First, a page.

"Do now, do now, what you will wish to have done when your moment comes to die." [St. Angela Merici]

Wednesday, September 12, 2012

Emotion Commotion



By Micky Wolf


In a moment of frustration, someone recently commented to me, “But, you said I’m supposed to feel my feelings!” True—but that is only half of it. Living out the rest of the story is usually the most challenging part. 

Allowing ourselves to feel the various emotions our Creator has given us is an important part of our humanity. These feelings are such an important aspect of being created in the image and likeness of God that Scripture, often through the words of Jesus, provides many examples of how to live—peacefully and fruitfully—with our emotional self.

For many of us, regardless of chronological or spiritual age, understanding the worth and value of our emotions is akin to trying to learn a new language. We grew up with exhortations to “control yourself”, “be quiet and get a grip”, “big girls—and for sure boys--don’t cry” and so forth. The wisdom behind these instructions was well-intentioned, the objective being to instill within us the virtue of self-control. However, what happened in many cases was far different. Our young minds and hearts interpreted these commands something like this: many feelings—especially those associated with anger, fear, sadness, despair and hate—are bad, perhaps evil. And so we suppressed or repressed, hoping to minimize or eliminate any negative repercussions from expressing what we were really feeling at the time.

“But, you said…”? Yes, absolutely feel those emotions—and then learn how to express them in ways that are not destructive to others or self. Practically speaking, how? The process is neither impossible nor insurmountable. 


1.      Get to the root of the emotion

There once was a great movie based on a true story about an amazing horse called Seabiscuit—which had little to do with the horse when all was said and done. So it goes with our emotions. Large or small, painful or joyful, feelings and emotions provide us with a wealth of insight about who we are, and what we are called to do. The feelings God has given us are meant to enhance and add to the quality and meaning of our life, not be ignored or disdained. At the same time, they contribute to the wholeness and holiness of life, and are not, in and of themselves, intended to be the primary focus of our experiences.

Discovering what our feelings are trying to tell us is crucial, not only for our emotional healthiness, but for the greater awareness of hearing God’s voice. If the tip of the iceberg is a nub of the great mass that lies beneath, so goes it with our feelings. They alert us to something deeper within our soul which probably needs our—and God’s—attention. 

As we stay with our feelings and emotions we will discover what ‘lies beneath’. Sometimes what we discover may trigger further feelings which may be why we resisted the process in the first place. What if hurt, bitterness, resentment, or unforgiveness are beneath the surface feelings of anger? 

Allowing God to show us the root of our feelings and emotions will not always be a painful process. However, we can be assured that in His great love for us, He will never allow us to feel more than we can bear as we entrust our body, mind—and emotions—into His attention and care for healing, restoration and renewing.

2.     Form new habits

Typically, the authority figures in our lives have heavily influenced our own emotional behaviors. As a result, the way we express our emotions—or not—has become ingrained over time. Some of those behaviors need to be changed, others entirely eliminated. Cooperating with the abundant grace of God is essential. At the same time, our responsibility is to choose change by an act of our will, even when we don’t feel the warm and fuzzy feelings of inspiration.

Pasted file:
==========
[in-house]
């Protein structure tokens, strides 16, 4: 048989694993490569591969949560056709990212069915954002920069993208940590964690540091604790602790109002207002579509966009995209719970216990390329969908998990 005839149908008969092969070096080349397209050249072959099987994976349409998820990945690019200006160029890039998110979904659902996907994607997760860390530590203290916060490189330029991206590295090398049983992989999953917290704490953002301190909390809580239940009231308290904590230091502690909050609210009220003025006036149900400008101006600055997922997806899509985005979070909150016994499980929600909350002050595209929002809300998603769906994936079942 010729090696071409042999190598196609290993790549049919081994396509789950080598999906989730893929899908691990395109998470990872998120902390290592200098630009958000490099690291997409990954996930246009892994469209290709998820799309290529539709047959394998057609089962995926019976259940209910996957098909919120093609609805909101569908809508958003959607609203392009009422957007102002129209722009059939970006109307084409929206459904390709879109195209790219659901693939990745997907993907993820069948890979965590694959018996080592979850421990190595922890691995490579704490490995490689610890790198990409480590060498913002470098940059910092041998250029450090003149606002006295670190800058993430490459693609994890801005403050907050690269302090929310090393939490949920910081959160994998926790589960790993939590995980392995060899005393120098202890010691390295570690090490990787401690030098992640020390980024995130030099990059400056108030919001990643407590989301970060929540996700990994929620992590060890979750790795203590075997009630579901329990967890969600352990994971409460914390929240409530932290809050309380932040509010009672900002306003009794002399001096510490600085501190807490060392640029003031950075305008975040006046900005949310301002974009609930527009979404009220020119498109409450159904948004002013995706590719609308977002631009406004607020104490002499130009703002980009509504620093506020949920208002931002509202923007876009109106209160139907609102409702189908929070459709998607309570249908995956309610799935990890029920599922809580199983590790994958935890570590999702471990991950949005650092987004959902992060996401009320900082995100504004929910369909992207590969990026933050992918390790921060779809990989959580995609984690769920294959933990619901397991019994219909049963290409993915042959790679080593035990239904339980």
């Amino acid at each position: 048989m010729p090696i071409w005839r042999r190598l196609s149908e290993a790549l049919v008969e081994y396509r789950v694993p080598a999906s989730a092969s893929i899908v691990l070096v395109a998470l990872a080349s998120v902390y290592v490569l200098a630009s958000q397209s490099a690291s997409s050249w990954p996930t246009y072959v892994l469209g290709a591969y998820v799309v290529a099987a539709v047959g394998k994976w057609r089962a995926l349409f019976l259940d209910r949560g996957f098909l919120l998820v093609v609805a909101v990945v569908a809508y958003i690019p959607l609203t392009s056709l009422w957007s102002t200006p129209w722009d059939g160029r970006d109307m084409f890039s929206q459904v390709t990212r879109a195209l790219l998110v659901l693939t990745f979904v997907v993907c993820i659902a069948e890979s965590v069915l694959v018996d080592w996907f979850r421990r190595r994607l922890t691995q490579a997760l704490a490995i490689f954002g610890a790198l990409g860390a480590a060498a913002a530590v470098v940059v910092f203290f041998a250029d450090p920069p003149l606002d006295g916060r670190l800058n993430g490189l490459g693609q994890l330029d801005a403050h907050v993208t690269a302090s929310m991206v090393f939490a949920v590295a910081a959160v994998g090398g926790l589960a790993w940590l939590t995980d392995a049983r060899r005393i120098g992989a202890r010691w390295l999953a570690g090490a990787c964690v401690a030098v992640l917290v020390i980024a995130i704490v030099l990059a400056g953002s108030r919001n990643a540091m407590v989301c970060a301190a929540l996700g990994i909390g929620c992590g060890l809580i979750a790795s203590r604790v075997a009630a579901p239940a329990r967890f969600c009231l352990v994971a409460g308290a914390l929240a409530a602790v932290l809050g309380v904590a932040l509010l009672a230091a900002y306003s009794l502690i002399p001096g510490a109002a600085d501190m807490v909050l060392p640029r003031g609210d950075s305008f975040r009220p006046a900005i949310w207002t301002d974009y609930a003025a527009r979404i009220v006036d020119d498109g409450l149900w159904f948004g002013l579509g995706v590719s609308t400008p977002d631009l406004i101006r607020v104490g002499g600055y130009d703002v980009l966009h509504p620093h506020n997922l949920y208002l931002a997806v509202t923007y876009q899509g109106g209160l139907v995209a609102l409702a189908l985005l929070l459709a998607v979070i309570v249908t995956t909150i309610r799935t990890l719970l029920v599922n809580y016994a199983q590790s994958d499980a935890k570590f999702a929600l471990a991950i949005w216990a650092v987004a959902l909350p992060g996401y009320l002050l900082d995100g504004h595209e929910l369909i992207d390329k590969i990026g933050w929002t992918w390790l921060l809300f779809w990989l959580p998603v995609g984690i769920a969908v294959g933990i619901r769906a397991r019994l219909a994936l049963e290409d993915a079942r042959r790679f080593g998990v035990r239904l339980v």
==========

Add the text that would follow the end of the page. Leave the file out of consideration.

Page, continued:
The darker emotions feel uncomfortable. However, we often mistake not feeling good with believing they lack the potential to be used by God for the greater good. For example: in allowing yourself to feel angry as a result of being misunderstood or criticized by another person, God may be desiring to show you the value of asserting yourself—in a Christ-like manner, of course.

3.     Practice

Any time we hope to replace a not-so-good habit with a healthier, more loving one, we are going to encounter resistance, mostly within self. It is easy to default to what is familiar. And the familiar usually means comfortable—whether or not it is good for us, or the greater Kingdom. 

If you have been stuffing anger, fear, sadness or hate for any number of years because you believe those emotions are inherently un-Christian, it will take some time for you to become comfortable with the uncomfortable, trusting God to be faithful to be with you.

Carrying unresolved and unexpressed emotions in our members [especially anger], can wreck havoc on our physical body. Research has firmly established most clinical depression is the consequence of suppression and repression. Making an intentional choice to sort through any of our feelings, with God, will go a long way toward maintaining or restoring our body to emotional wellness. Our initial honest and open encounters with this aspect of our being may release a flood of pain and turmoil, yet in allowing God to accompany us through repeated experiences of feeling—and of finding Him in the midst of it all—we can be assured of His faithfulness to stay with us through the entire process.

May we begin to appreciate emotional commotion in ourselves and in our daily life, in the light of God, and as lived and modeled through the example of His Beloved [human] Son, Jesus Christ.

What hinders you from feeling the darker emotions? Believing they have value?

Is God trying to get your attention through your feelings? 

Can you take a few moments today to feel deeply? Express lovingly?


 

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